Looking at the last point first: Facebook’s blundered Beacon thingy is an excellent example of bad usage of info: publicizing to one’s friends the things one has just bought can obviously go badly wrong if, for example, one wants to surprise a friend on his birthday. As for more serious sorts of private info: I would say that that sort of info shouldn’t be revealed on Facebook anyway. I mean, if you don’t want people to know you dress up like an enormous squirrel and get off only if someone dressed as Mark Trail punches a man with a mustache in front of you, don’t “like” a Facebook group dedicated to fans of exactly that.
But the other two are, I think, more serious problems, since a lot of the information users reveal might seem trivial in itself, but the cumulative effect of that info being made available to marketers might create unanticipated problems. But what causes those problems? I’d propose this: if the only ads you ever saw were accurately targeted (i.e., they were about items or information that you actually were interested in) and were not intrusive to your web-browsing experience, would you really mind? Why would you? If it’s not interfering with what you want to be doing, and it’s actually providing you with information you want, why would you be upset? The usual problem is that ads are obnoxious and intrusive and they’re only vaguely accurate. Just because you liked The Big Lebowski doesn’t mean you want to see every movie that features a Bob Dylan song. Curiously, though, in theory the solution to the problem of vague matching is…more information, better analyzed. Which is to say: the more you reveal, the likelier any targeted ads are to actually be relevant to you.*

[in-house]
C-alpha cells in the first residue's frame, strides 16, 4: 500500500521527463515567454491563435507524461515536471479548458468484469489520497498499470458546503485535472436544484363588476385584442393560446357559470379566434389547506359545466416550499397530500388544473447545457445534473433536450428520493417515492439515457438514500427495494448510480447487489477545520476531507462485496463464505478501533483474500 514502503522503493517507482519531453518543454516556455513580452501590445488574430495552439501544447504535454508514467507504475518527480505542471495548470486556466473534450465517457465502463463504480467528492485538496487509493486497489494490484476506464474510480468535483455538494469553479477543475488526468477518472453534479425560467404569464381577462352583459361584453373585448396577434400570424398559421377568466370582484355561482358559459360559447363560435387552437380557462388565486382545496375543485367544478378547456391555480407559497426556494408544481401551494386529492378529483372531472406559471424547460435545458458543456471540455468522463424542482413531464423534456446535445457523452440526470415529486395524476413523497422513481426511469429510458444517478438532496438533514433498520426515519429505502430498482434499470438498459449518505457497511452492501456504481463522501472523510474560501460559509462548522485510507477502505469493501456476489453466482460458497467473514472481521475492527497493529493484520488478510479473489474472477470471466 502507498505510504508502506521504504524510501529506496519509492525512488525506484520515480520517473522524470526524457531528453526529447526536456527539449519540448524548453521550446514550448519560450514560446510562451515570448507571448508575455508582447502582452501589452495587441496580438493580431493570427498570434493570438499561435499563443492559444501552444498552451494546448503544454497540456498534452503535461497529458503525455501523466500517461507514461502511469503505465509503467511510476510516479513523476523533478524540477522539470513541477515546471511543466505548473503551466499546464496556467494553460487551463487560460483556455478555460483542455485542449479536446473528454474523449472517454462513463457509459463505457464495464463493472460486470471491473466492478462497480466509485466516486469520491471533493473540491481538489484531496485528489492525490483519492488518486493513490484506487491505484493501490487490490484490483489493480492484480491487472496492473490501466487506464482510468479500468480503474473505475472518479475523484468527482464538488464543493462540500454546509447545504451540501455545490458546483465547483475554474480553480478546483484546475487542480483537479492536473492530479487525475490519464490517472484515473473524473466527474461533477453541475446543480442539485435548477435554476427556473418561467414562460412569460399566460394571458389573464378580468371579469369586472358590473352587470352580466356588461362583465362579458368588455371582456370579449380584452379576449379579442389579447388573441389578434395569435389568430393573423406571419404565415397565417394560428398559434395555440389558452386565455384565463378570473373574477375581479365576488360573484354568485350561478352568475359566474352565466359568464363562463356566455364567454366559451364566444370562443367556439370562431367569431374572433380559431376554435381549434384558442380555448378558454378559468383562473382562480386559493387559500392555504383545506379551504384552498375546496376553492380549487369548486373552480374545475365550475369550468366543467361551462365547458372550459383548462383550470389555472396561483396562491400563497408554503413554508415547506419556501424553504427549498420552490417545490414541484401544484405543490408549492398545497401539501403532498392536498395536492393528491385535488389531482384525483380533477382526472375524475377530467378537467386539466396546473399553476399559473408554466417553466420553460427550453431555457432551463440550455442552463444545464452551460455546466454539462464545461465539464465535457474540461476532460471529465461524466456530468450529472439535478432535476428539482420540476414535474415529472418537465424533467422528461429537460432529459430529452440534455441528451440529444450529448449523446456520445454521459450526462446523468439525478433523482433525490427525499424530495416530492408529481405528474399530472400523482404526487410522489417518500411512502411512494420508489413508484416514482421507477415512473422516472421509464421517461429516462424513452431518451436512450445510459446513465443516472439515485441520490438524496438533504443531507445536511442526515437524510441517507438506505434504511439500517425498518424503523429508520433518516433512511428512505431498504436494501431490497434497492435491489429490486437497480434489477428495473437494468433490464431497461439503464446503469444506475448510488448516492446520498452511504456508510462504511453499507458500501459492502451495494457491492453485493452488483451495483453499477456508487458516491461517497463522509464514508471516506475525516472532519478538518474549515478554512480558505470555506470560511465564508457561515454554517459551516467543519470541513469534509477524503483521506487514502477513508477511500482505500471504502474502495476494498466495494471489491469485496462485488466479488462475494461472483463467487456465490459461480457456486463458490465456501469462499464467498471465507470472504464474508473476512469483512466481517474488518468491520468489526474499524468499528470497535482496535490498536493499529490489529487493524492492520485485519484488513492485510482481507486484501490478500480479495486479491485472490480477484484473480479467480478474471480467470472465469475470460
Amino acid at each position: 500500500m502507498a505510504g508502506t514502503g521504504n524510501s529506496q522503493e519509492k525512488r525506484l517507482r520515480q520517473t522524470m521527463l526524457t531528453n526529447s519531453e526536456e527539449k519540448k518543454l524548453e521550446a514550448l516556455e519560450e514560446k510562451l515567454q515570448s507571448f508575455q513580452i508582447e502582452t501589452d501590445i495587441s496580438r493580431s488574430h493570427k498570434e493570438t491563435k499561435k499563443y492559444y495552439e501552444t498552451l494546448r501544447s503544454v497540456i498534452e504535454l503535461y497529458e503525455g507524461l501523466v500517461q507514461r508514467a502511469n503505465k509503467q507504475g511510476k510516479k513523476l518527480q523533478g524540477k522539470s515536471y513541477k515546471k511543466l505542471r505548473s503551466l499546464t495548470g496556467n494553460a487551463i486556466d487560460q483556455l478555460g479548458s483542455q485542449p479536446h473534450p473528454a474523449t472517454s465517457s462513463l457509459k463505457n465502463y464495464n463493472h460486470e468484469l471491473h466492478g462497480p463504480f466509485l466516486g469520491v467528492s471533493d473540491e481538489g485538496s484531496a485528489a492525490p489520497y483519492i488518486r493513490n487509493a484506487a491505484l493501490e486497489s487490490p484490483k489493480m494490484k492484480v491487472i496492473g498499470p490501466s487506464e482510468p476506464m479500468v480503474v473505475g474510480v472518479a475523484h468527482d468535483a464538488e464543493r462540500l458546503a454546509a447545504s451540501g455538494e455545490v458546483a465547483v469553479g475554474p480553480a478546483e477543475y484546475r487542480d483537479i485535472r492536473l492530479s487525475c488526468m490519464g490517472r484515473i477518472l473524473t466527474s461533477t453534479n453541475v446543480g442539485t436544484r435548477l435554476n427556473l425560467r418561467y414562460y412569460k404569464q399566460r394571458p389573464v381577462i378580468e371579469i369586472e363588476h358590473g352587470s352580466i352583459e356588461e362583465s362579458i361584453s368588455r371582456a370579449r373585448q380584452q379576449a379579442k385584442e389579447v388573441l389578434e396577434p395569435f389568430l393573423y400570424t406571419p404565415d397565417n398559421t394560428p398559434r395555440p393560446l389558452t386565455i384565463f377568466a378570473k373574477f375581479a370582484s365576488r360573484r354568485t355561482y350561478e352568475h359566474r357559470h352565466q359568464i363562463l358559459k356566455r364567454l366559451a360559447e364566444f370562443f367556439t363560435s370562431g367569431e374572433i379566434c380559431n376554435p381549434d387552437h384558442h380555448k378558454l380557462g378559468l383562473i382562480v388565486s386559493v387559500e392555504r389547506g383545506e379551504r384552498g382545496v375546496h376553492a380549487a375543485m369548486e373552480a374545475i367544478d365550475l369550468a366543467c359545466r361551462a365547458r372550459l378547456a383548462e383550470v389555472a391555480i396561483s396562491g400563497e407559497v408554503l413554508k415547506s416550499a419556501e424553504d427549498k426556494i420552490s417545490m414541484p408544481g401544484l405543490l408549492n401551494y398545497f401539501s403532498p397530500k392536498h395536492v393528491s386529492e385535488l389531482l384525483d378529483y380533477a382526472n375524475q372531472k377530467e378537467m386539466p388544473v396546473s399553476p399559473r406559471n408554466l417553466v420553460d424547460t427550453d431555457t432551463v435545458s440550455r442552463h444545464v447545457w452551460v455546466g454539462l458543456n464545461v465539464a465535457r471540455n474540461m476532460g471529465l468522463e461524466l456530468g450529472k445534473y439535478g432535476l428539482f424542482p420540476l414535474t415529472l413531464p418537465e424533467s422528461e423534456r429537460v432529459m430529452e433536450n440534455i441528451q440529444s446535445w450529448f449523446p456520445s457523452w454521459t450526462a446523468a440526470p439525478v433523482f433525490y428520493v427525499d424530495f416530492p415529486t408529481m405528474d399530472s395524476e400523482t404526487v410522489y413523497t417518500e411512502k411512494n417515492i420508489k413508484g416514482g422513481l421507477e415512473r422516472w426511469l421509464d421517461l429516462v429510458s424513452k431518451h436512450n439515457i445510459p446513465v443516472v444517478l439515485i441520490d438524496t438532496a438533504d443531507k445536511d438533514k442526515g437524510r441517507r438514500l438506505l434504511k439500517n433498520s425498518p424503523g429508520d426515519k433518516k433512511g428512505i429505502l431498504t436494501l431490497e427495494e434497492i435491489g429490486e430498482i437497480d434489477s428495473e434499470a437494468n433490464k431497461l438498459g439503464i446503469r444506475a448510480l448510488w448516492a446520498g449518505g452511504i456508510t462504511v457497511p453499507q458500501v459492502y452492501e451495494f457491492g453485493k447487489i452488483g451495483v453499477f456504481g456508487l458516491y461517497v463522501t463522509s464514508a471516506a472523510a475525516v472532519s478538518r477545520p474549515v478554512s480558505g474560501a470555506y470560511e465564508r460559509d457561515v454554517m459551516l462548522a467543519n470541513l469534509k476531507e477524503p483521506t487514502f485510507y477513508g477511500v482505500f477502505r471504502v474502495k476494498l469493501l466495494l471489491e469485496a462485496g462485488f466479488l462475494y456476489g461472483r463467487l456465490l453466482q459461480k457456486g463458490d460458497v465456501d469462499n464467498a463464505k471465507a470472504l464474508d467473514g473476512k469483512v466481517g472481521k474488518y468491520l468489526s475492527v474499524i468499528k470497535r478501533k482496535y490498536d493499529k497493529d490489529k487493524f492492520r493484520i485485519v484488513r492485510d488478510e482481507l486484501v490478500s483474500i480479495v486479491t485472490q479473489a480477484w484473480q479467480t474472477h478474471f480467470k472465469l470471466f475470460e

I guess I’m also puzzled about the outrage, given that Facebook is a “social network”: that is, it seems inherently a medium wherein information is shared, not kept private in an in-group. And I think it’s that sharing that’s driven its growth: part of the fun is the unpredictability of which ghost from your past might pop up, or whom you might find listed among the friends of a friend of a friend, and so on. I’ve gotten back in touch with people I hadn’t heard from for years, and I don’t think that would have happened with a rigidly private network.